Where there’s Bond, there’s Champagne – he orders Clicquot Rose the first time he has dinner with Tiffany Case (played most delectably by Jill St. John in the movie) and later on the liner back to England, he orders Bollinger to go with the Bearnaise sauce Tiffany sends him along with his steak. Sadly the vintage of either is not disclosed.[/toggle]

[toggle title=”Goldfinger” state=”close” ]

James Bond with 2 double bourbons inside sat in the departure lounge of Miami airport and thought about life and death. When the flight was delayed he had another double bourbon on the rocks.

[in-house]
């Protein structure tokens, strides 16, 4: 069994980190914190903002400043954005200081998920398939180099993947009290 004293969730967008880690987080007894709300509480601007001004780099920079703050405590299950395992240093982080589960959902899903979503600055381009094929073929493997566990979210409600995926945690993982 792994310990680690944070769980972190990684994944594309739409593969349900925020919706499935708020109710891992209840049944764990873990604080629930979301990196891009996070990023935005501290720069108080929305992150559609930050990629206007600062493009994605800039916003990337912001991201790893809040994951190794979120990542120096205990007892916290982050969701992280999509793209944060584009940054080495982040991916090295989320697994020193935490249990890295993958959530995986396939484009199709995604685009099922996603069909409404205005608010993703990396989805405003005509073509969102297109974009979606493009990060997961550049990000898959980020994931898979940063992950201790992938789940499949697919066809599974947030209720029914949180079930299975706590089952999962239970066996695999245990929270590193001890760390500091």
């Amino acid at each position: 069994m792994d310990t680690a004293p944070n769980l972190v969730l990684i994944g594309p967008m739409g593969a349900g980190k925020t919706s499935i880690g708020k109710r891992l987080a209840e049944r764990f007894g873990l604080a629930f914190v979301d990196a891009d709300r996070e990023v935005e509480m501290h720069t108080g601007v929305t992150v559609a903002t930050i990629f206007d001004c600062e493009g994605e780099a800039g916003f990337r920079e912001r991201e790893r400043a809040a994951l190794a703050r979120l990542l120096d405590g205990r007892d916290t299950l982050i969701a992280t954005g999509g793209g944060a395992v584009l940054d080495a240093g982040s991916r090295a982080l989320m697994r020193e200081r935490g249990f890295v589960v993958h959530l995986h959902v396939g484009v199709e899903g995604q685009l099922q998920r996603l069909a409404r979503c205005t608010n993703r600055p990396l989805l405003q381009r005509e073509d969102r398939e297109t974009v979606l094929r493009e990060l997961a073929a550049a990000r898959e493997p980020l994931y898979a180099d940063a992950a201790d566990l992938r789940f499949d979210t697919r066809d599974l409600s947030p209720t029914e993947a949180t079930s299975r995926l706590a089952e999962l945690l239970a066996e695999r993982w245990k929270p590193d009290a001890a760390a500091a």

In between foiling the plans of Auric Goldfinger to rob Fort Knox, the US Gold depository (here’s a piece of trivia for you, if Fort Knox houses the US gold, then where is the US Silver stored ?) and bedding a number of willing women, including Jill Masterton (who gets painted in gold for this) and Pussy Galore (leader of a lesbian organisation – but when did that stop James or the women?), Bond also manages to drink a copious amount of alcohol through the course of Goldfinger, some of which required us to make use copious use of Google. Any of you out there drunk Enzian?

Junius Dupont, the reclusive millionaire takes Bond to Bill’s on the Beach for the finest stone crabs in the neigbhourhood. As an aperitif they had a couple of Vodka Dry Martinis with a slice of lemon peel and with the Stone Crabs, Dupont ordered the Pommeroy – Pink Champagne – Pommeroy 50 – 2 pints in silver tankards – champagne in tankards, not bad.

It should actually be Champagne Pommery however not Pommeroy.